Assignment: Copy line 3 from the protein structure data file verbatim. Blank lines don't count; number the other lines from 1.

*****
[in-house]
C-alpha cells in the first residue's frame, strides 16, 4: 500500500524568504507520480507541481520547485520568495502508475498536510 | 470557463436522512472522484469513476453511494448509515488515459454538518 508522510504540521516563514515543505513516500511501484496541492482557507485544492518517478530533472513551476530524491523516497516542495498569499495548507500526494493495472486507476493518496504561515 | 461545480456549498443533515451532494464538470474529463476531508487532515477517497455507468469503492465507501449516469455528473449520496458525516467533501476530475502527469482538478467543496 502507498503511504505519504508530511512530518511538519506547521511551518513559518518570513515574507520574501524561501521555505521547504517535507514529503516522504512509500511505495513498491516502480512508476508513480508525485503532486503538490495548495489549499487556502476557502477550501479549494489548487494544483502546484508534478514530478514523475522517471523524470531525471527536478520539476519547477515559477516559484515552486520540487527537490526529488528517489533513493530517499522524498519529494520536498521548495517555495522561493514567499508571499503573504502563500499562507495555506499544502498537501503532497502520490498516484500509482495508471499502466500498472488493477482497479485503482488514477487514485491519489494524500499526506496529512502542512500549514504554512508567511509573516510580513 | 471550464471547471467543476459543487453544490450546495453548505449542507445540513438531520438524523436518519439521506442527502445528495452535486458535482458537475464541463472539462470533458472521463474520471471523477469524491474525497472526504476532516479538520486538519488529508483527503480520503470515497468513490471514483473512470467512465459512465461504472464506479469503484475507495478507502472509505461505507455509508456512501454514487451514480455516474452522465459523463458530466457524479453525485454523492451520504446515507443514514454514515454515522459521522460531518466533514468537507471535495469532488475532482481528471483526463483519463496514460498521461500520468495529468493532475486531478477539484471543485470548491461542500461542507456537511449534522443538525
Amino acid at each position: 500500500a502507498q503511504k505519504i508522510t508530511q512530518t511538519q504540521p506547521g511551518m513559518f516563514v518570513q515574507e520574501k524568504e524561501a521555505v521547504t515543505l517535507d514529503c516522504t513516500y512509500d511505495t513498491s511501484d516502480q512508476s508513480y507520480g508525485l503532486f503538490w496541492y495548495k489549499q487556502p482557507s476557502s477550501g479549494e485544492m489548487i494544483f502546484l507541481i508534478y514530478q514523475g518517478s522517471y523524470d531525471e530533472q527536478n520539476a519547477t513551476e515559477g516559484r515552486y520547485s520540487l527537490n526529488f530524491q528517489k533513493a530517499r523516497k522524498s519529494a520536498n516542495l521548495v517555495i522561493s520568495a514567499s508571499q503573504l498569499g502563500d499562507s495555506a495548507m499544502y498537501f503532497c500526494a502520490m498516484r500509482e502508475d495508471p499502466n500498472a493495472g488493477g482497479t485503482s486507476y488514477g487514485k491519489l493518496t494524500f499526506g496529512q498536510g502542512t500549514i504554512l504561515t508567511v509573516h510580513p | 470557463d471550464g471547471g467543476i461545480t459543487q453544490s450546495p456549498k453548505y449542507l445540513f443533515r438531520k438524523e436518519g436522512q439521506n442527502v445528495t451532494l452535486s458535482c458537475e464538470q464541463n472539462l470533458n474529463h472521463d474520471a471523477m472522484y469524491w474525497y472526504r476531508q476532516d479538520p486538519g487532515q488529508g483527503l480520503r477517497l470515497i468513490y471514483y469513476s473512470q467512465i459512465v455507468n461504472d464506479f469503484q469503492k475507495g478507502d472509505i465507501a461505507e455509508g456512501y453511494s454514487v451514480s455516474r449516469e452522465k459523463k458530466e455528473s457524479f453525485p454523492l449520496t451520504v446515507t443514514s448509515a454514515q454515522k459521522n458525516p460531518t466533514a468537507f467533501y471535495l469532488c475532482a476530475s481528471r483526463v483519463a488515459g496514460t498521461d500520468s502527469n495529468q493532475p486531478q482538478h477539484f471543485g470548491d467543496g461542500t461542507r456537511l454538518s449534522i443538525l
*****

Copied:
Amino acid at each position: 500500500a502507498q503511504k505519504i508522510t508530511q512530518t511538519q504540521p506547521g511551518m513559518f516563514v518570513q515574507e520574501k524568504e524561501a521555505v521547504t515543505l517535507d514529503c516522504t513516500y512509500d511505495t513498491s511501484d516502480q512508476s508513480y507520480g508525485l503532486f503538490w496541492y495548495k489549499q487556502p482557507s476557502s477550501g479549494e485544492m489548487i494544483f502546484l507541481i508534478y514530478q514523475g518517478s522517471y523524470d531525471e530533472q527536478n520539476a519547477t513551476e515559477g516559484r515552486y520547485s520540487l527537490n526529488f530524491q528517489k533513493a530517499r523516497k522524498s519529494a520536498n516542495l521548495v517555495i522561493s520568495a514567499s508571499q503573504l498569499g502563500d499562507s495555506a495548507m499544502y498537501f503532497c500526494a502520490m498516484r500509482e502508475d495508471p499502466n500498472a493495472g488493477g482497479t485503482s486507476y488514477g487514485k491519489l493518496t494524500f499526506g496529512q498536510g502542512t500549514i504554512l504561515t508567511v509573516h510580513p | 470557463d471550464g471547471g467543476i461545480t459543487q453544490s450546495p456549498k453548505y449542507l445540513f443533515r438531520k438524523e436518519g436522512q439521506n442527502v445528495t451532494l452535486s458535482c458537475e464538470q464541463n472539462l470533458n474529463h472521463d474520471a471523477m472522484y469524491w474525497y472526504r476531508q476532516d479538520p486538519g487532515q488529508g483527503l480520503r477517497l470515497i468513490y471514483y469513476s473512470q467512465i459512465v455507468n461504472d464506479f469503484q469503492k475507495g478507502d472509505i465507501a461505507e455509508g456512501y453511494s454514487v451514480s455516474r449516469e452522465k459523463k458530466e455528473s457524479f453525485p454523492l449520496t451520504v446515507t443514514s448509515a454514515q454515522k459521522n458525516p460531518t466533514a468537507f467533501y471535495l469532488c475532482a476530475s481528471r483526463v483519463a488515459g496514460t498521461d500520468s502527469n495529468q493532475p486531478q482538478h477539484f471543485g470548491d467543496g461542500t461542507r456537511l454538518s449534522i443538525l